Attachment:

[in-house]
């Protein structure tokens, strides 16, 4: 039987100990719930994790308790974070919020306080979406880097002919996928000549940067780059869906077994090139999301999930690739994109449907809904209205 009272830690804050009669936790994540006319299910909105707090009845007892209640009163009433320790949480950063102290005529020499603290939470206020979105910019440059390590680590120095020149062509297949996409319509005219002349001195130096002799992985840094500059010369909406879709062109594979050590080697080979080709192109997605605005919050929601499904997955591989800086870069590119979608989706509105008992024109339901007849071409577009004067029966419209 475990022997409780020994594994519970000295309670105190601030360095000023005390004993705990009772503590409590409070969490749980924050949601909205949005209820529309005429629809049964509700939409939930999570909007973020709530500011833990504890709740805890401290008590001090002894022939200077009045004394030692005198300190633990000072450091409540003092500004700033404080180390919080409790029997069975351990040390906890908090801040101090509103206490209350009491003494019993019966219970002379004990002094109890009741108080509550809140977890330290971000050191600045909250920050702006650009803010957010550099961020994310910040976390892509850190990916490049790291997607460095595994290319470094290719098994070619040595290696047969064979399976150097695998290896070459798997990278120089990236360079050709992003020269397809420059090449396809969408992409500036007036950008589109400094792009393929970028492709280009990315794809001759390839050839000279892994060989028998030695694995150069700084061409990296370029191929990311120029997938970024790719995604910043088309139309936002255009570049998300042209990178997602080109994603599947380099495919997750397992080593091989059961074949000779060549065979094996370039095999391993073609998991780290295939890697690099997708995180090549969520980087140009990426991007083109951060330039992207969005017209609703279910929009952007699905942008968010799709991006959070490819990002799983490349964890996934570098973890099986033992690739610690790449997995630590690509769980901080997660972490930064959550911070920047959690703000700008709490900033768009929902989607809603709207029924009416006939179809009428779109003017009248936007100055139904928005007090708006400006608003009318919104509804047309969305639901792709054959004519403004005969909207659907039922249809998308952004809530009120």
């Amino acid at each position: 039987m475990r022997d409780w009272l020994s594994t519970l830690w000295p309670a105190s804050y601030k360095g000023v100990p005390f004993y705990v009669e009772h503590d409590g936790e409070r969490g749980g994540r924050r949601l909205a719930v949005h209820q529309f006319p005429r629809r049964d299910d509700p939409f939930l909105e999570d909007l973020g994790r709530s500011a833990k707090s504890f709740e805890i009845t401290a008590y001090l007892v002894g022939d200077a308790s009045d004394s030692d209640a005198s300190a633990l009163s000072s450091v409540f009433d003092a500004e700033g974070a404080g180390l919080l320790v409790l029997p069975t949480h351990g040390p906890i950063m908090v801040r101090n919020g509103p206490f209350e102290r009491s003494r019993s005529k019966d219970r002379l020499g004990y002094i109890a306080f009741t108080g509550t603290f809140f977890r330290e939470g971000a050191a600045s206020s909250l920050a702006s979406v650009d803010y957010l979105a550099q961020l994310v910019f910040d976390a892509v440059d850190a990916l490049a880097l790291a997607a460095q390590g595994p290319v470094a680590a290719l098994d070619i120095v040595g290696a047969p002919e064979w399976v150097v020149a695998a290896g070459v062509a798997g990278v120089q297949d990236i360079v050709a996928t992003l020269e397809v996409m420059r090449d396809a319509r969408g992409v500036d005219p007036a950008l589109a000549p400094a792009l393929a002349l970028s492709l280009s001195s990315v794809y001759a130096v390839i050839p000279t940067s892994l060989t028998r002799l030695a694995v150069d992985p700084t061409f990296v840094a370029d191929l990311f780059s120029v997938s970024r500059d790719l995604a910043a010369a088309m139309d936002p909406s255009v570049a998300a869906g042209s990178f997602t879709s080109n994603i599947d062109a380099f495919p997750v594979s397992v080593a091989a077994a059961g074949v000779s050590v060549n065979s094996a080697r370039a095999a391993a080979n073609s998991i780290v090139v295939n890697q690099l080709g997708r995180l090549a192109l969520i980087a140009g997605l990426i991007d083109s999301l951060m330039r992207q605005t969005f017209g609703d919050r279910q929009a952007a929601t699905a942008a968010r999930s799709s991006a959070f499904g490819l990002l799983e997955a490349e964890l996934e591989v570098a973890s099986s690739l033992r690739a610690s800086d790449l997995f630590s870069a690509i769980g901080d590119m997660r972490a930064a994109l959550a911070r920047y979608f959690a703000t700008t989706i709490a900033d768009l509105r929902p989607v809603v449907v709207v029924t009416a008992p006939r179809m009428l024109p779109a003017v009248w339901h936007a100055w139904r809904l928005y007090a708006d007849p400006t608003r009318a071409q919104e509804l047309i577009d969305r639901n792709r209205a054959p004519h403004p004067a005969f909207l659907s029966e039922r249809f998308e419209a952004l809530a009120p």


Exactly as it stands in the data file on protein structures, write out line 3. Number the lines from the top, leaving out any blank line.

């Amino acid at each position: 039987m475990r022997d409780w009272l020994s594994t519970l830690w000295p309670a105190s804050y601030k360095g000023v100990p005390f004993y705990v009669e009772h503590d409590g936790e409070r969490g749980g994540r924050r949601l909205a719930v949005h209820q529309f006319p005429r629809r049964d299910d509700p939409f939930l909105e999570d909007l973020g994790r709530s500011a833990k707090s504890f709740e805890i009845t401290a008590y001090l007892v002894g022939d200077a308790s009045d004394s030692d209640a005198s300190a633990l009163s000072s450091v409540f009433d003092a500004e700033g974070a404080g180390l919080l320790v409790l029997p069975t949480h351990g040390p906890i950063m908090v801040r101090n919020g509103p206490f209350e102290r009491s003494r019993s005529k019966d219970r002379l020499g004990y002094i109890a306080f009741t108080g509550t603290f809140f977890r330290e939470g971000a050191a600045s206020s909250l920050a702006s979406v650009d803010y957010l979105a550099q961020l994310v910019f910040d976390a892509v440059d850190a990916l490049a880097l790291a997607a460095q390590g595994p290319v470094a680590a290719l098994d070619i120095v040595g290696a047969p002919e064979w399976v150097v020149a695998a290896g070459v062509a798997g990278v120089q297949d990236i360079v050709a996928t992003l020269e397809v996409m420059r090449d396809a319509r969408g992409v500036d005219p007036a950008l589109a000549p400094a792009l393929a002349l970028s492709l280009s001195s990315v794809y001759a130096v390839i050839p000279t940067s892994l060989t028998r002799l030695a694995v150069d992985p700084t061409f990296v840094a370029d191929l990311f780059s120029v997938s970024r500059d790719l995604a910043a010369a088309m139309d936002p909406s255009v570049a998300a869906g042209s990178f997602t879709s080109n994603i599947d062109a380099f495919p997750v594979s397992v080593a091989a077994a059961g074949v000779s050590v060549n065979s094996a080697r370039a095999a391993a080979n073609s998991i780290v090139v295939n890697q690099l080709g997708r995180l090549a192109l969520i980087a140009g997605l990426i991007d083109s999301l951060m330039r992207q605005t969005f017209g609703d919050r279910q929009a952007a929601t699905a942008a968010r999930s799709s991006a959070f499904g490819l990002l799983e997955a490349e964890l996934e591989v570098a973890s099986s690739l033992r690739a610690s800086d790449l997995f630590s870069a690509i769980g901080d590119m997660r972490a930064a994109l959550a911070r920047y979608f959690a703000t700008t989706i709490a900033d768009l509105r929902p989607v809603v449907v709207v029924t009416a008992p006939r179809m009428l024109p779109a003017v009248w339901h936007a100055w139904r809904l928005y007090a708006d007849p400006t608003r009318a071409q919104e509804l047309i577009d969305r639901n792709r209205a054959p004519h403004p004067a005969f909207l659907s029966e039922r249809f998308e419209a952004l809530a009120p």